I walked point and the air was so wet I seemed to be swimming through it. I had unbuttoned my flak jacket hoping I could cool my sweat-drenched upper body. An open flak jacket happened to be against regulations, but I figured heat stroke probably broke some ridiculous regulation as well. Flak jackets didn’t stop 7.62 mm. rounds fired at close range from an AK-47, and that’s what happened at night anyway. They barely stopped slow-moving shrapnel. For an instant my bare chest began to dry and then started to sweat again. But, for that singular speck of time, I shuddered a wave of relief, not only from the heat, from all of it. The boredom, fear, exhaustion, confusion, anticipation, hunger, rage, pain, and sorrow, the constant baggage that I hauled around everywhere I went in Vietnam—poof!—a fog burned away by the heat of clarity, of taking a simple breath beneath a stunning ceiling of indigo speckled with stars.
“Hey Mac.” A whisper worked its way up from the middle of the squad as we snaked around a hedge row. “Marty says button your fucking jacket.”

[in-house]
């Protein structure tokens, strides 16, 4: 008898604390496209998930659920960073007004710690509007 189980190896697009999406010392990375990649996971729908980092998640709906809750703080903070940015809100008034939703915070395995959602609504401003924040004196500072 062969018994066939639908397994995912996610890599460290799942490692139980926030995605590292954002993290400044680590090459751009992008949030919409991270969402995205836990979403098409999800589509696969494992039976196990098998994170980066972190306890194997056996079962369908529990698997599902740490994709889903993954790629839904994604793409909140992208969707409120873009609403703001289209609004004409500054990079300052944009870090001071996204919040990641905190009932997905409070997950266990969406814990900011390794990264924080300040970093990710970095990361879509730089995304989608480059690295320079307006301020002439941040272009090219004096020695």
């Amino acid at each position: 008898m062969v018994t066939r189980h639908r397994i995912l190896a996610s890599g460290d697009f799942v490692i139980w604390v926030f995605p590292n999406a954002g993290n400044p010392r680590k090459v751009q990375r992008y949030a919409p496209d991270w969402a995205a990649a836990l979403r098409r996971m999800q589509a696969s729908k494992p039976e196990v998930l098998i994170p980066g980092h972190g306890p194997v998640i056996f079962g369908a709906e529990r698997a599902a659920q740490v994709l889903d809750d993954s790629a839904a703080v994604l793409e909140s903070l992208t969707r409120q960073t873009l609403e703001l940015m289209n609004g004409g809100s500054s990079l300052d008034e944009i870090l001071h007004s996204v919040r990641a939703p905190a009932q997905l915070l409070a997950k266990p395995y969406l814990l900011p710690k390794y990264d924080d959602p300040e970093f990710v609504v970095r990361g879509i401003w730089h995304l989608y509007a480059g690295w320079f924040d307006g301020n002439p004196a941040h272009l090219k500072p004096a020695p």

Then, it was gone, all the beauty destroyed by the low static of a human voice. The ugliness of reality returned. Boy, did it return. All hell broke loose on the perimeter wire of the army base. M-60 machine guns rattled in the distance like hot rain on a tin roof. M-79 grenade launchers slapped the air followed by the thump of mortars. Huey Gunships rose vertically from the helipads and began a torrent of tracer fire from their electric mini-guns. The sky burned with flares. The paddies in front of us and the base camp beyond glowed in the eerie light. It was all visible, like the fireworks display at the Gibson County Fairgrounds where my father took me every year. And, it was all outgoing. No sign of enemy troops appeared near the camp. Maybe an animal had stumbled into the wire, or maybe a single sniper had fired off a round at someone stepping from the light into the shadows. As always, the response was devastating to the dirt and a few trees.